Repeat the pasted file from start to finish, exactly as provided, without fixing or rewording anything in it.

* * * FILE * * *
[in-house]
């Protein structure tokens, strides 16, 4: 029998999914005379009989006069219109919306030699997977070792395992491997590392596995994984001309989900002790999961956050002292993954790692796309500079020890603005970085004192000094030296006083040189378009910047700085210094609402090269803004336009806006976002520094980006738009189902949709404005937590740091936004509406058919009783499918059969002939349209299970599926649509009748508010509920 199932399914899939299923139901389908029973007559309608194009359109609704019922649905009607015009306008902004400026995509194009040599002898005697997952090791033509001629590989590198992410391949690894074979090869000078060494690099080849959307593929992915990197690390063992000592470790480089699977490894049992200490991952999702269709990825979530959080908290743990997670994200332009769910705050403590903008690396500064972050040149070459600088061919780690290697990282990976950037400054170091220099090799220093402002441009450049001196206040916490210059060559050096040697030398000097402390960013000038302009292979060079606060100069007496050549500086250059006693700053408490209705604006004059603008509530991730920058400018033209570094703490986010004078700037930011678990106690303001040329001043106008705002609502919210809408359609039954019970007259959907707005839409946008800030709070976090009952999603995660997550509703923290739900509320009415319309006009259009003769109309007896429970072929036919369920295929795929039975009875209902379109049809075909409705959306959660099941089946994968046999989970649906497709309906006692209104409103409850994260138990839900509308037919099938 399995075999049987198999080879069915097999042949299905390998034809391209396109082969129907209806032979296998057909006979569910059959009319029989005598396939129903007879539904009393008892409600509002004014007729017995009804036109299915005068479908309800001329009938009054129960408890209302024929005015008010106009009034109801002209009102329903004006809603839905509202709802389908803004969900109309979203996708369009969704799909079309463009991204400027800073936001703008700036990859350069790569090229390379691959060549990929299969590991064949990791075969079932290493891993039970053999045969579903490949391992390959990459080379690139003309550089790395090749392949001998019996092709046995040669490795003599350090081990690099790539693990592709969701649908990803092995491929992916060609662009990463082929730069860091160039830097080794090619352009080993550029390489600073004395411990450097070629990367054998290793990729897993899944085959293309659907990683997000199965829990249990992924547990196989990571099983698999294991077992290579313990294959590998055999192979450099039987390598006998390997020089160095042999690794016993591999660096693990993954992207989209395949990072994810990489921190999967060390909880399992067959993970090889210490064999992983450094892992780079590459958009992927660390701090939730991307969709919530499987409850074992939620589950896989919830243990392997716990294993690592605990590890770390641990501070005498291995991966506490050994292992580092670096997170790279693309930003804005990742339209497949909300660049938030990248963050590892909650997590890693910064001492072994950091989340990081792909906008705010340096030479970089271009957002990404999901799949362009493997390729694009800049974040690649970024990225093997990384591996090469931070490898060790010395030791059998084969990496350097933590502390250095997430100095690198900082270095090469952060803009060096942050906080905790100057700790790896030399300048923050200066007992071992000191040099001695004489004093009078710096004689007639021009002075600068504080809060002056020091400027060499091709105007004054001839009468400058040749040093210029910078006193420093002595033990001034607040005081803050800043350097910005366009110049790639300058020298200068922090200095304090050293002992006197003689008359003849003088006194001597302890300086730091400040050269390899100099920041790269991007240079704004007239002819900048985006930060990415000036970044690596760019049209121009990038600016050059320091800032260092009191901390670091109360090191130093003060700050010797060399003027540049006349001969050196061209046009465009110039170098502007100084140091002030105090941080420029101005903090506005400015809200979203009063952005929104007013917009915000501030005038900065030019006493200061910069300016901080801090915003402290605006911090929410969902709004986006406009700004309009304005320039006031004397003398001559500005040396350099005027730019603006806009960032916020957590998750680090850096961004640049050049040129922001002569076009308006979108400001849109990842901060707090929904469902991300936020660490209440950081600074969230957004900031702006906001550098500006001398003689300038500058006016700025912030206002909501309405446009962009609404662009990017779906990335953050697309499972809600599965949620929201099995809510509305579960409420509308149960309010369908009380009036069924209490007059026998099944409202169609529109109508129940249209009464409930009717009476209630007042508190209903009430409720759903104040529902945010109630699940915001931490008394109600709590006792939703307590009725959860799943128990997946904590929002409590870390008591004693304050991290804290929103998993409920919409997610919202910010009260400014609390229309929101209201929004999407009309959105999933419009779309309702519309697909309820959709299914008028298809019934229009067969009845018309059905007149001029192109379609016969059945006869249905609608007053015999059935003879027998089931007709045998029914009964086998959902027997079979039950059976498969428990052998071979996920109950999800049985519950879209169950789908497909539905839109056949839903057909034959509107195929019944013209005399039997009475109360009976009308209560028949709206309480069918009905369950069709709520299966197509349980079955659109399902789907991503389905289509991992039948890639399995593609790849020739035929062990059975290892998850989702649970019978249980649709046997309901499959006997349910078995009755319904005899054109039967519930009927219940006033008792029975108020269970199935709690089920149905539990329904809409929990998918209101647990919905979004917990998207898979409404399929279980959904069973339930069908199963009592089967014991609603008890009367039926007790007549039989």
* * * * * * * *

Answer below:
[in-house]
């Protein structure tokens, strides 16, 4: 029998999914005379009989006069219109919306030699997977070792395992491997590392596995994984001309989900002790999961956050002292993954790692796309500079020890603005970085004192000094030296006083040189378009910047700085210094609402090269803004336009806006976002520094980006738009189902949709404005937590740091936004509406058919009783499918059969002939349209299970599926649509009748508010509920 199932399914899939299923139901389908029973007559309608194009359109609704019922649905009607015009306008902004400026995509194009040599002898005697997952090791033509001629590989590198992410391949690894074979090869000078060494690099080849959307593929992915990197690390063992000592470790480089699977490894049992200490991952999702269709990825979530959080908290743990997670994200332009769910705050403590903008690396500064972050040149070459600088061919780690290697990282990976950037400054170091220099090799220093402002441009450049001196206040916490210059060559050096040697030398000097402390960013000038302009292979060079606060100069007496050549500086250059006693700053408490209705604006004059603008509530991730920058400018033209570094703490986010004078700037930011678990106690303001040329001043106008705002609502919210809408359609039954019970007259959907707005839409946008800030709070976090009952999603995660997550509703923290739900509320009415319309006009259009003769109309007896429970072929036919369920295929795929039975009875209902379109049809075909409705959306959660099941089946994968046999989970649906497709309906006692209104409103409850994260138990839900509308037919099938 399995075999049987198999080879069915097999042949299905390998034809391209396109082969129907209806032979296998057909006979569910059959009319029989005598396939129903007879539904009393008892409600509002004014007729017995009804036109299915005068479908309800001329009938009054129960408890209302024929005015008010106009009034109801002209009102329903004006809603839905509202709802389908803004969900109309979203996708369009969704799909079309463009991204400027800073936001703008700036990859350069790569090229390379691959060549990929299969590991064949990791075969079932290493891993039970053999045969579903490949391992390959990459080379690139003309550089790395090749392949001998019996092709046995040669490795003599350090081990690099790539693990592709969701649908990803092995491929992916060609662009990463082929730069860091160039830097080794090619352009080993550029390489600073004395411990450097070629990367054998290793990729897993899944085959293309659907990683997000199965829990249990992924547990196989990571099983698999294991077992290579313990294959590998055999192979450099039987390598006998390997020089160095042999690794016993591999660096693990993954992207989209395949990072994810990489921190999967060390909880399992067959993970090889210490064999992983450094892992780079590459958009992927660390701090939730991307969709919530499987409850074992939620589950896989919830243990392997716990294993690592605990590890770390641990501070005498291995991966506490050994292992580092670096997170790279693309930003804005990742339209497949909300660049938030990248963050590892909650997590890693910064001492072994950091989340990081792909906008705010340096030479970089271009957002990404999901799949362009493997390729694009800049974040690649970024990225093997990384591996090469931070490898060790010395030791059998084969990496350097933590502390250095997430100095690198900082270095090469952060803009060096942050906080905790100057700790790896030399300048923050200066007992071992000191040099001695004489004093009078710096004689007639021009002075600068504080809060002056020091400027060499091709105007004054001839009468400058040749040093210029910078006193420093002595033990001034607040005081803050800043350097910005366009110049790639300058020298200068922090200095304090050293002992006197003689008359003849003088006194001597302890300086730091400040050269390899100099920041790269991007240079704004007239002819900048985006930060990415000036970044690596760019049209121009990038600016050059320091800032260092009191901390670091109360090191130093003060700050010797060399003027540049006349001969050196061209046009465009110039170098502007100084140091002030105090941080420029101005903090506005400015809200979203009063952005929104007013917009915000501030005038900065030019006493200061910069300016901080801090915003402290605006911090929410969902709004986006406009700004309009304005320039006031004397003398001559500005040396350099005027730019603006806009960032916020957590998750680090850096961004640049050049040129922001002569076009308006979108400001849109990842901060707090929904469902991300936020660490209440950081600074969230957004900031702006906001550098500006001398003689300038500058006016700025912030206002909501309405446009962009609404662009990017779906990335953050697309499972809600599965949620929201099995809510509305579960409420509308149960309010369908009380009036069924209490007059026998099944409202169609529109109508129940249209009464409930009717009476209630007042508190209903009430409720759903104040529902945010109630699940915001931490008394109600709590006792939703307590009725959860799943128990997946904590929002409590870390008591004693304050991290804290929103998993409920919409997610919202910010009260400014609390229309929101209201929004999407009309959105999933419009779309309702519309697909309820959709299914008028298809019934229009067969009845018309059905007149001029192109379609016969059945006869249905609608007053015999059935003879027998089931007709045998029914009964086998959902027997079979039950059976498969428990052998071979996920109950999800049985519950879209169950789908497909539905839109056949839903057909034959509107195929019944013209005399039997009475109360009976009308209560028949709206309480069918009905369950069709709520299966197509349980079955659109399902789907991503389905289509991992039948890639399995593609790849020739035929062990059975290892998850989702649970019978249980649709046997309901499959006997349910078995009755319904005899054109039967519930009927219940006033008792029975108020269970199935709690089920149905539990329904809409929990998918209101647990919905979004917990998207898979409404399929279980959904069973339930069908199963009592089967014991609603008890009367039926007790007549039989």